Few studies have assessed the role of 24-h ambulatory blood pressure monitoring (ABPM) in adults with nondialysis chronic kidney disease (CKD). We examined the potential determinants of left ventricular hypertrophy (LVH) and mass index (LVMI) in this population.
We carried out a cross-sectional study on 69 stage 3b-5 CKD adults who had ABPM and transthoracic echocardiography performed simultaneously. Hypertension (HT) was defined as 24 h blood pressure (BP) of at least 130/80 mmHg. ABPM parameters considered were BP dipping status, BP load, and the BP night-time/daytime ratio. We performed stepwise backward multivariate linear and logistic regression to assess the determinants of LVH and LVMI. ABPM parameters were considered the main independent variables, whereas HT, angiotensin-converting enzyme inhibitor/angiotensin II receptor antagonist use, glomerular filtration rate of less than 30 ml/min/1.72 m2, diabetes, smoking, age, sex, hemoglobin, and parathyroid hormone levels were considered covariates.
LVH was present in 22 (31.8%) patients. In linear regression analysis, systolic [β=−13.8, 95% confidence interval (CI)=−26.3 to −1.3, P=0.031] and mean (β=−13.5, 95% CI=−25.7 to −1.2, P=0.031) nondipping status was associated with increased LVMI. BP load and night-time/daytime ABPM ratio were not associated with LVMI. In logistic regression analysis, systolic nondipping status (odds ratio=0.27, 95% CI=0.08–0.91, P=0.036) was associated with LVH. Among covariates, estimated glomerular filtration rate of less than 30 ml/min/1.72 m2 and HT were associated with LVH and increased LVMI. At 1-year follow-up, mean nondipping status on the initial ABPM remained associated significantly with increased LVMI (β=−19.8, 95% CI=−36.6 to −3.0, P=0.022).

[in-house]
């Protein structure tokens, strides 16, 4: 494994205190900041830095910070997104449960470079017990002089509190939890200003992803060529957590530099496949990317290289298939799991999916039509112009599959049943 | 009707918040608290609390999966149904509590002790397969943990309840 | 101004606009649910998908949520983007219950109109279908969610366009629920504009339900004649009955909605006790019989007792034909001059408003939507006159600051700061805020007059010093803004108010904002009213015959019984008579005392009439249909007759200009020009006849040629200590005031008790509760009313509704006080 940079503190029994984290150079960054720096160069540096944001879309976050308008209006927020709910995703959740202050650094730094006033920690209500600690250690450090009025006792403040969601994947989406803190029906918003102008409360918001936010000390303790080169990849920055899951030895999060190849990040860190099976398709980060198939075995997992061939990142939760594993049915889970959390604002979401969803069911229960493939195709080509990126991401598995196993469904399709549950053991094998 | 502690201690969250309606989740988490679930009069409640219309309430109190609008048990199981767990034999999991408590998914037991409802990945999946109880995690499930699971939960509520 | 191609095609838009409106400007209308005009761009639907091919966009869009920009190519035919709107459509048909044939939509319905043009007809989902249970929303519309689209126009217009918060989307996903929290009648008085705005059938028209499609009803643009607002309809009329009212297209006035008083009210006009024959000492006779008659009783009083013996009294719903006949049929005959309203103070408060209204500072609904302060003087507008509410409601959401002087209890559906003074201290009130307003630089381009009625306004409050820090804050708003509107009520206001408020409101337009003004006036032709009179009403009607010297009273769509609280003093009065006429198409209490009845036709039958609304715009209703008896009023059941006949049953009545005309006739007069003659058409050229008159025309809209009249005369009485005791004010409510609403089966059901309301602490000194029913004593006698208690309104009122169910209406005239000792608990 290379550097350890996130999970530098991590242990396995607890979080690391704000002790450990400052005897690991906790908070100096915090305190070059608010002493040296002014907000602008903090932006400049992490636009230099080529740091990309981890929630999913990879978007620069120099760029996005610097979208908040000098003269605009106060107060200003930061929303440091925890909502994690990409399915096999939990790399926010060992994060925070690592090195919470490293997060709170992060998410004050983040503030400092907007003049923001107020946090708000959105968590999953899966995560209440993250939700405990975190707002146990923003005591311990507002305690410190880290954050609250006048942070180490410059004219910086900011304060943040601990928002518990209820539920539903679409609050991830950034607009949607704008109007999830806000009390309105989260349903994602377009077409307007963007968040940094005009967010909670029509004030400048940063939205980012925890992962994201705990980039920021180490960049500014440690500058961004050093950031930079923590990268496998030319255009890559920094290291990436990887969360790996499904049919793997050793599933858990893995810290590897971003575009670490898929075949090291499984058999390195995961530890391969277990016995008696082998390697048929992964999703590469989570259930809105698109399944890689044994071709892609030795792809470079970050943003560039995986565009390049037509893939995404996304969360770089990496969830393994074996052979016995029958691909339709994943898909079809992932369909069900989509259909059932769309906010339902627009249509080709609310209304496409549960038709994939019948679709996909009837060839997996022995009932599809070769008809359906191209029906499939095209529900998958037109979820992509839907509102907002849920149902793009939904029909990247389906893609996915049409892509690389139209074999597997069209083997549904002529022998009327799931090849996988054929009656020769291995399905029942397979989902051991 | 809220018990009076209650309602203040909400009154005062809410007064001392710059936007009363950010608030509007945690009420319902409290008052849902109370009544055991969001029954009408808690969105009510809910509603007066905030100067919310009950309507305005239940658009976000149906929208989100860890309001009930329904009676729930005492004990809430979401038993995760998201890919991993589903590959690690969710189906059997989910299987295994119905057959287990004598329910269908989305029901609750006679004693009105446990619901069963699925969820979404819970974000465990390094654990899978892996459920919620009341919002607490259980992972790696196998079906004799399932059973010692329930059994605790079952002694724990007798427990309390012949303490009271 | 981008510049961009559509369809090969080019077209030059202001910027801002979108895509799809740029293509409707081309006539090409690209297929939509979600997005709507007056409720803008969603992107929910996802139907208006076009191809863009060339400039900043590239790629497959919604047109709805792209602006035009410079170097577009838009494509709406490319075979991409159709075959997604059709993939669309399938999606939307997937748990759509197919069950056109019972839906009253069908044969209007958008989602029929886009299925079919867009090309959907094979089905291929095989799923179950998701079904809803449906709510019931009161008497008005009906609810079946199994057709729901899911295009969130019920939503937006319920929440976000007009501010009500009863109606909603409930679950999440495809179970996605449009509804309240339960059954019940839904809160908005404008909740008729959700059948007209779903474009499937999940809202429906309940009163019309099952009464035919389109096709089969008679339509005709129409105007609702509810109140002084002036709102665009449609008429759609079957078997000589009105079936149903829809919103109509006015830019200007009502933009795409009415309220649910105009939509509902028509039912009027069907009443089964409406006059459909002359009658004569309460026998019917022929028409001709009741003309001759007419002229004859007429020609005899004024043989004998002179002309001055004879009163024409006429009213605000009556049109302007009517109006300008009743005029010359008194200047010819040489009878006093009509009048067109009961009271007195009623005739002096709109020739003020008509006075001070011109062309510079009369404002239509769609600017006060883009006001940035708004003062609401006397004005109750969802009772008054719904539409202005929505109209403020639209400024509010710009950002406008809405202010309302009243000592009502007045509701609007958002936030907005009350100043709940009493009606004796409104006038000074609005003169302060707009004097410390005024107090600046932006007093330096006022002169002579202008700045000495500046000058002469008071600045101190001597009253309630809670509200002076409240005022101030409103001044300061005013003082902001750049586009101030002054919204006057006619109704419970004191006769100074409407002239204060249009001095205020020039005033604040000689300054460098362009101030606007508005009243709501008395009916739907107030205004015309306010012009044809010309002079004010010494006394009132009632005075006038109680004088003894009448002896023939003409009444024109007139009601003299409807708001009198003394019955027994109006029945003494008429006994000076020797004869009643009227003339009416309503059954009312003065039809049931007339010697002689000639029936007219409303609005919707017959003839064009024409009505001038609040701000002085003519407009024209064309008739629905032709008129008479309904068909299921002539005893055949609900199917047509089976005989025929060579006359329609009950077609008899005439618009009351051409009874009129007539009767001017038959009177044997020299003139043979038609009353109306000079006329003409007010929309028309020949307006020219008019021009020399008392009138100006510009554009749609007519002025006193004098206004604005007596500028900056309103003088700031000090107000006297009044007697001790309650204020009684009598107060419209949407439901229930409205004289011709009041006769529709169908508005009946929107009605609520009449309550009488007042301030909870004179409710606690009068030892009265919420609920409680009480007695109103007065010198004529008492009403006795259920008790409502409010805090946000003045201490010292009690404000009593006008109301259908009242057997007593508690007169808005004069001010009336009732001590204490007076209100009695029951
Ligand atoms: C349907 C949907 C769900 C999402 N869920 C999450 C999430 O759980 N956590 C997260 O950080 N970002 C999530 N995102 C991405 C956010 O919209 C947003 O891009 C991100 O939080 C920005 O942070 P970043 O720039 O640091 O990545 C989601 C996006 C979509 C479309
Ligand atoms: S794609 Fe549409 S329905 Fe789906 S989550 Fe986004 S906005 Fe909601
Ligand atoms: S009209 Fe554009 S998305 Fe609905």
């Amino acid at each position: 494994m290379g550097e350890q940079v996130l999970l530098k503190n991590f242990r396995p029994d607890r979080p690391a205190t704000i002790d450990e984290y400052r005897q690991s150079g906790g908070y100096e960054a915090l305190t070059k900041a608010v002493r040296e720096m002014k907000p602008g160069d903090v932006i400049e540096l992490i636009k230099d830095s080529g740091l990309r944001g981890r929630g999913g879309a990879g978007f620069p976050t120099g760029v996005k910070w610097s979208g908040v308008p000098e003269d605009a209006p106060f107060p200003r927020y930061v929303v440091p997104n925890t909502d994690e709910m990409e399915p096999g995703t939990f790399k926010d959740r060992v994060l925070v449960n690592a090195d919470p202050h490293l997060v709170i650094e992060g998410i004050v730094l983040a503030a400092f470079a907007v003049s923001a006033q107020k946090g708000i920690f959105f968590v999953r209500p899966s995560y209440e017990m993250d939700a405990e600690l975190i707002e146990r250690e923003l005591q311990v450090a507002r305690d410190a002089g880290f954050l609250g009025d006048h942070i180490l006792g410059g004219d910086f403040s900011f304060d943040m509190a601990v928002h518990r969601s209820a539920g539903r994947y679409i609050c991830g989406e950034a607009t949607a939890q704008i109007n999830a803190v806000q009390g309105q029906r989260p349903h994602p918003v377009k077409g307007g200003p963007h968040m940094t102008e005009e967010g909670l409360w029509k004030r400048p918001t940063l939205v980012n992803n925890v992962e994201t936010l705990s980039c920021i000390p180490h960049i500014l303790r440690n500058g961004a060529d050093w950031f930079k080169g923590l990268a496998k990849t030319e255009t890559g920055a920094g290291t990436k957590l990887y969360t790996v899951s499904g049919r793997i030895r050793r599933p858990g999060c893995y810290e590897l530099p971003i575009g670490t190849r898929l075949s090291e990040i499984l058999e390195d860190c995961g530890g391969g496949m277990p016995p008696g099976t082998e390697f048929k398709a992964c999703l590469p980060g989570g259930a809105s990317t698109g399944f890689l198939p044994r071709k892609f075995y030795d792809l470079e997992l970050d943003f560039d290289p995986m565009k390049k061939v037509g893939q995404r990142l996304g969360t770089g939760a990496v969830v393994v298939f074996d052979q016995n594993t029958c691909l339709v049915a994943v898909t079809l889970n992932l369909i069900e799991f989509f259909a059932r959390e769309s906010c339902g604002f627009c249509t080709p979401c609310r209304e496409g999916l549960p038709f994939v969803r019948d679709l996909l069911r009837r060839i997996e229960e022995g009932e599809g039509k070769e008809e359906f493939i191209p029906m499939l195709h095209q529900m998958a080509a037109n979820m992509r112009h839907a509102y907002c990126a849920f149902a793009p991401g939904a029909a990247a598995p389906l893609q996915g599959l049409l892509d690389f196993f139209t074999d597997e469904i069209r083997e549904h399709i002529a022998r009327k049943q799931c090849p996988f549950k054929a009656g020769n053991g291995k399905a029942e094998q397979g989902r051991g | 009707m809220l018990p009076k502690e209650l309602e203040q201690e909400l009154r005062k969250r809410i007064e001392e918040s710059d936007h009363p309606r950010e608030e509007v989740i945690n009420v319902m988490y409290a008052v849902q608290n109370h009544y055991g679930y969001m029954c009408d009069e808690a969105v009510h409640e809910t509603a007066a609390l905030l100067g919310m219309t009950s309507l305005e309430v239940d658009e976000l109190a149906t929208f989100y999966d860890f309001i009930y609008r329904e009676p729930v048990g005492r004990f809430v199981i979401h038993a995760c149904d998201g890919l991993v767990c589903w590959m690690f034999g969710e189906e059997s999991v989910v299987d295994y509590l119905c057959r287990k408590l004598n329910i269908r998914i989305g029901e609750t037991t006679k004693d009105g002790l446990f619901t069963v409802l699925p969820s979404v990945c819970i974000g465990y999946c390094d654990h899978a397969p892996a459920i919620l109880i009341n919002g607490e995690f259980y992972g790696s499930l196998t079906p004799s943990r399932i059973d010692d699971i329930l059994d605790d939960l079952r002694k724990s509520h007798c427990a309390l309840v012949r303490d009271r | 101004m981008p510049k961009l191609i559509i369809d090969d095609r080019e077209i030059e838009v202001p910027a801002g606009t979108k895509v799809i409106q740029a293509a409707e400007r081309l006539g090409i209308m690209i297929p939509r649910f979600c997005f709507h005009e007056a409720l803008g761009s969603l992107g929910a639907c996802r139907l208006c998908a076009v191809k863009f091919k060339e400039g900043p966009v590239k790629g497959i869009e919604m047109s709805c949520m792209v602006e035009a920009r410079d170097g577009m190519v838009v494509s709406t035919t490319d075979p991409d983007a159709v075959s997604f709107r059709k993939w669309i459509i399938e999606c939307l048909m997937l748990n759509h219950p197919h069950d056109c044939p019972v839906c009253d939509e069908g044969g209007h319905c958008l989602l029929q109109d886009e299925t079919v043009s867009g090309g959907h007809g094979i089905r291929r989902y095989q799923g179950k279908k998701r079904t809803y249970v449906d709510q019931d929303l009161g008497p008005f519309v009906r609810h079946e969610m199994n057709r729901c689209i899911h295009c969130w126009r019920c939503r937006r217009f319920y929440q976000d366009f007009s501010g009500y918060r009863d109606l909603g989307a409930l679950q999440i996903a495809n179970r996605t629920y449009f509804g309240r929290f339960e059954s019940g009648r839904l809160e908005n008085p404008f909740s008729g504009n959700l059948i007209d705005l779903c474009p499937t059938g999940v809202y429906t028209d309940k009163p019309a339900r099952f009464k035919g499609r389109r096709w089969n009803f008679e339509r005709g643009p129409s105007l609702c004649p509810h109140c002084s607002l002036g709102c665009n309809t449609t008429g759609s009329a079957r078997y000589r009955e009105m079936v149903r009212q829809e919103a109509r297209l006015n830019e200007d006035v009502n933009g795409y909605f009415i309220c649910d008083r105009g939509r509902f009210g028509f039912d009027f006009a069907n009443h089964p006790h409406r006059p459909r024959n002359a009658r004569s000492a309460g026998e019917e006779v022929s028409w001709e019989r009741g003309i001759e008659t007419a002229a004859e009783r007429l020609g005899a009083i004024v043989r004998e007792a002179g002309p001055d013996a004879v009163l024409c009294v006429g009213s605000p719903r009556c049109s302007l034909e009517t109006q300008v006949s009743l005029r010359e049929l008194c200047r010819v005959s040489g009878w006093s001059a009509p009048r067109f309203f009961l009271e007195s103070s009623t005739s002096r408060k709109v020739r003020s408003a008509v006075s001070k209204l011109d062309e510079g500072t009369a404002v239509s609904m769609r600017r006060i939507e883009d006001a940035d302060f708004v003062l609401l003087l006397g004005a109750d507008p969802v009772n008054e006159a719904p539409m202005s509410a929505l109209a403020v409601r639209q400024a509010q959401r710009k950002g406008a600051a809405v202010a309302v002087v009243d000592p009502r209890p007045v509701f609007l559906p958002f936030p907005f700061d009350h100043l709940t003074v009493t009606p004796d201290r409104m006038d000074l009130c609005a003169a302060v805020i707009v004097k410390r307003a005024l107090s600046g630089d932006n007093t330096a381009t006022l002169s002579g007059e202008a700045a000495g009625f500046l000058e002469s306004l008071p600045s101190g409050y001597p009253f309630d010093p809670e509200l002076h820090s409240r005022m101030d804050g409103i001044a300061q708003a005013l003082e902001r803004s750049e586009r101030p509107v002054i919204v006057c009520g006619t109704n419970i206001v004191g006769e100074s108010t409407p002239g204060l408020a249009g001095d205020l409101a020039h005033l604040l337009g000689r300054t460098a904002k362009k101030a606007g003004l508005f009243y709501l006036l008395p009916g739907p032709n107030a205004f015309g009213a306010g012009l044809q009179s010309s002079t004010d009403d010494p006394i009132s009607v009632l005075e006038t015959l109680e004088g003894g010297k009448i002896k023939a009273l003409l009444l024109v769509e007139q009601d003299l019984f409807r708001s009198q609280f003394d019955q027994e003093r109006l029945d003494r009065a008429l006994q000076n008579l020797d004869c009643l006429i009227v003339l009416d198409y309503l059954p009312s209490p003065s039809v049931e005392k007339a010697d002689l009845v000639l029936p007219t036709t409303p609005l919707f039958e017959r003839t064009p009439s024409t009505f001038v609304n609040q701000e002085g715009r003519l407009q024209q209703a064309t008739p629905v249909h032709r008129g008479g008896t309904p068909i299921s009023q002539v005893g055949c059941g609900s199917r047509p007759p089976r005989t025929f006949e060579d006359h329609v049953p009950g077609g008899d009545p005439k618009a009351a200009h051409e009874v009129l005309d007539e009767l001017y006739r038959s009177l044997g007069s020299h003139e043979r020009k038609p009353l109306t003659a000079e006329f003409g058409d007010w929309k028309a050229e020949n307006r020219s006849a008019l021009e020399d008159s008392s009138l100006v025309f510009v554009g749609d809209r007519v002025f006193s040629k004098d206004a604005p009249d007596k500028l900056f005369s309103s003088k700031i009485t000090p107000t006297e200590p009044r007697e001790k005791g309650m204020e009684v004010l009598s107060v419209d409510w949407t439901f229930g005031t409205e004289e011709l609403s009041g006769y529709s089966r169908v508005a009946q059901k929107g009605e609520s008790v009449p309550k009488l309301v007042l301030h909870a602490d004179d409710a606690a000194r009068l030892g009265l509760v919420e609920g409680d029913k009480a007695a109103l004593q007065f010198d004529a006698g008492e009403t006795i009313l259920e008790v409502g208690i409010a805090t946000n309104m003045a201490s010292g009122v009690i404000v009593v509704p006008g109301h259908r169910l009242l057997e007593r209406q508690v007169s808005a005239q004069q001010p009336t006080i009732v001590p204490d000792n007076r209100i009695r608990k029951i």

These data confirm the high incidence of LVH among nonrenal replacement therapy CKD patients and suggest that the nondipping phenomenon on ABPM is associated independently with LVH and increased LVMI in this population.
Divisions of aGeneral Internal Medicine
cNephrology, Geneva University Hospitals, Geneva, Switzerland
*Belen Ponte and Patrick Saudan contributed equally to the writing of this article.
Correspondence to David A. Jaques, MD, Division of General Internal Medicine, Geneva University Hospitals, Rue Gabrielle-Perret-Gentil 4, 1205 Geneva, Switzerland Tel: +41 795 534 090; fax: +41 223 729 769; e-mail: firstname.lastname@example.org
Received March 23, 2018
Received in revised form May 15, 2018
Accepted May 25, 2018